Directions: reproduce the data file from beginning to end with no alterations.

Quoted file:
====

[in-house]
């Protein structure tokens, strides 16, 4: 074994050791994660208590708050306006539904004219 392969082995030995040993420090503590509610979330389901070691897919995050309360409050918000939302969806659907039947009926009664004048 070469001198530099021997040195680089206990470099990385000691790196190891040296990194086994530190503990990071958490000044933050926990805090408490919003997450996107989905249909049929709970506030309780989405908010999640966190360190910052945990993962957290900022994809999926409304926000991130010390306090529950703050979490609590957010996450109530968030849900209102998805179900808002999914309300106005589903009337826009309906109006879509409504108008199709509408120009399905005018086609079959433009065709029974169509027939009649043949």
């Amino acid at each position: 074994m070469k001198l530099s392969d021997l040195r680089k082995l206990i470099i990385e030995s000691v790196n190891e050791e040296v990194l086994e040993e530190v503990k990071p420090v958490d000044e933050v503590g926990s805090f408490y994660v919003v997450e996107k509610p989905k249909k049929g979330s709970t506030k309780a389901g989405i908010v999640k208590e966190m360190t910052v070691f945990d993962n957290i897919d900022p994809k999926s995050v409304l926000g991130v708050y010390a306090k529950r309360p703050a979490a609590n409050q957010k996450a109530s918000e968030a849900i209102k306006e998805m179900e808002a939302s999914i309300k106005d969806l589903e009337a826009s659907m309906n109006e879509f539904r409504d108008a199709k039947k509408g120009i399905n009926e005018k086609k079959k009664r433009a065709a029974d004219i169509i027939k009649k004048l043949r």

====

[in-house]
């Protein structure tokens, strides 16, 4: 074994050791994660208590708050306006539904004219 392969082995030995040993420090503590509610979330389901070691897919995050309360409050918000939302969806659907039947009926009664004048 070469001198530099021997040195680089206990470099990385000691790196190891040296990194086994530190503990990071958490000044933050926990805090408490919003997450996107989905249909049929709970506030309780989405908010999640966190360190910052945990993962957290900022994809999926409304926000991130010390306090529950703050979490609590957010996450109530968030849900209102998805179900808002999914309300106005589903009337826009309906109006879509409504108008199709509408120009399905005018086609079959433009065709029974169509027939009649043949």
């Amino acid at each position: 074994m070469k001198l530099s392969d021997l040195r680089k082995l206990i470099i990385e030995s000691v790196n190891e050791e040296v990194l086994e040993e530190v503990k990071p420090v958490d000044e933050v503590g926990s805090f408490y994660v919003v997450e996107k509610p989905k249909k049929g979330s709970t506030k309780a389901g989405i908010v999640k208590e966190m360190t910052v070691f945990d993962n957290i897919d900022p994809k999926s995050v409304l926000g991130v708050y010390a306090k529950r309360p703050a979490a609590n409050q957010k996450a109530s918000e968030a849900i209102k306006e998805m179900e808002a939302s999914i309300k106005d969806l589903e009337a826009s659907m309906n109006e879509f539904r409504d108008a199709k039947k509408g120009i399905n009926e005018k086609k079959k009664r433009a065709a029974d004219i169509i027939k009649k004048l043949r």